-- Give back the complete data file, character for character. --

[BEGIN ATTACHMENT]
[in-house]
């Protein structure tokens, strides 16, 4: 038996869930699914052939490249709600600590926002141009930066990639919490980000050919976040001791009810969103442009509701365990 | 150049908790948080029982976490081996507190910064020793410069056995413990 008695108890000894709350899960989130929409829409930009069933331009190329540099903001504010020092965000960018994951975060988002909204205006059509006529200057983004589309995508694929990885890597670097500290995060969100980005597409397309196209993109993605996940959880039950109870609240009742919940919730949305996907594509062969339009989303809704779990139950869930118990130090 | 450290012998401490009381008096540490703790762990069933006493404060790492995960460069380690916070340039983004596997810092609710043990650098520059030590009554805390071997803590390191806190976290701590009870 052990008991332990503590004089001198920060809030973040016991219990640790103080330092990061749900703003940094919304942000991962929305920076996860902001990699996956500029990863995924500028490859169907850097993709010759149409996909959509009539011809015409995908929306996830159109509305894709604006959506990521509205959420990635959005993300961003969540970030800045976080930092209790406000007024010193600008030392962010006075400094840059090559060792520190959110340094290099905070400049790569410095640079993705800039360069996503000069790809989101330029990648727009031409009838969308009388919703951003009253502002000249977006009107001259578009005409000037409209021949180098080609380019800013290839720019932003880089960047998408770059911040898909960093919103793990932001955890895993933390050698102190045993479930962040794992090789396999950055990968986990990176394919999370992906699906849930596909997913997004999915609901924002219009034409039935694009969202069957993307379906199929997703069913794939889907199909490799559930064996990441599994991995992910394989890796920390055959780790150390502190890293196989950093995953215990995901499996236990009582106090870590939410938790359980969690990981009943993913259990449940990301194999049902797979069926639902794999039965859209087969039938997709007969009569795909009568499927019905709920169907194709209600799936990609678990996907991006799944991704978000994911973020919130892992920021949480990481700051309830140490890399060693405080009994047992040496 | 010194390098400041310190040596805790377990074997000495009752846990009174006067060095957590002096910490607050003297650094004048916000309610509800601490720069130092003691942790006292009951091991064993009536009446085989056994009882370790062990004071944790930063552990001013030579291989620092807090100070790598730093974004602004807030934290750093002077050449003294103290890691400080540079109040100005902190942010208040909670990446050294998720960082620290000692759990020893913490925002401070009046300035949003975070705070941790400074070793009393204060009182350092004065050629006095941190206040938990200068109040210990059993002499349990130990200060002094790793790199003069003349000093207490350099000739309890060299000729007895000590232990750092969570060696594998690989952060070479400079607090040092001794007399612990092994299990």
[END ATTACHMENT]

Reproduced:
[in-house]
């Protein structure tokens, strides 16, 4: 038996869930699914052939490249709600600590926002141009930066990639919490980000050919976040001791009810969103442009509701365990 | 150049908790948080029982976490081996507190910064020793410069056995413990 008695108890000894709350899960989130929409829409930009069933331009190329540099903001504010020092965000960018994951975060988002909204205006059509006529200057983004589309995508694929990885890597670097500290995060969100980005597409397309196209993109993605996940959880039950109870609240009742919940919730949305996907594509062969339009989303809704779990139950869930118990130090 | 450290012998401490009381008096540490703790762990069933006493404060790492995960460069380690916070340039983004596997810092609710043990650098520059030590009554805390071997803590390191806190976290701590009870 052990008991332990503590004089001198920060809030973040016991219990640790103080330092990061749900703003940094919304942000991962929305920076996860902001990699996956500029990863995924500028490859169907850097993709010759149409996909959509009539011809015409995908929306996830159109509305894709604006959506990521509205959420990635959005993300961003969540970030800045976080930092209790406000007024010193600008030392962010006075400094840059090559060792520190959110340094290099905070400049790569410095640079993705800039360069996503000069790809989101330029990648727009031409009838969308009388919703951003009253502002000249977006009107001259578009005409000037409209021949180098080609380019800013290839720019932003880089960047998408770059911040898909960093919103793990932001955890895993933390050698102190045993479930962040794992090789396999950055990968986990990176394919999370992906699906849930596909997913997004999915609901924002219009034409039935694009969202069957993307379906199929997703069913794939889907199909490799559930064996990441599994991995992910394989890796920390055959780790150390502190890293196989950093995953215990995901499996236990009582106090870590939410938790359980969690990981009943993913259990449940990301194999049902797979069926639902794999039965859209087969039938997709007969009569795909009568499927019905709920169907194709209600799936990609678990996907991006799944991704978000994911973020919130892992920021949480990481700051309830140490890399060693405080009994047992040496 | 010194390098400041310190040596805790377990074997000495009752846990009174006067060095957590002096910490607050003297650094004048916000309610509800601490720069130092003691942790006292009951091991064993009536009446085989056994009882370790062990004071944790930063552990001013030579291989620092807090100070790598730093974004602004807030934290750093002077050449003294103290890691400080540079109040100005902190942010208040909670990446050294998720960082620290000692759990020893913490925002401070009046300035949003975070705070941790400074070793009393204060009182350092004065050629006095941190206040938990200068109040210990059993002499349990130990200060002094790793790199003069003349000093207490350099000739309890060299000729007895000590232990750092969570060696594998690989952060070479400079607090040092001794007399612990092994299990």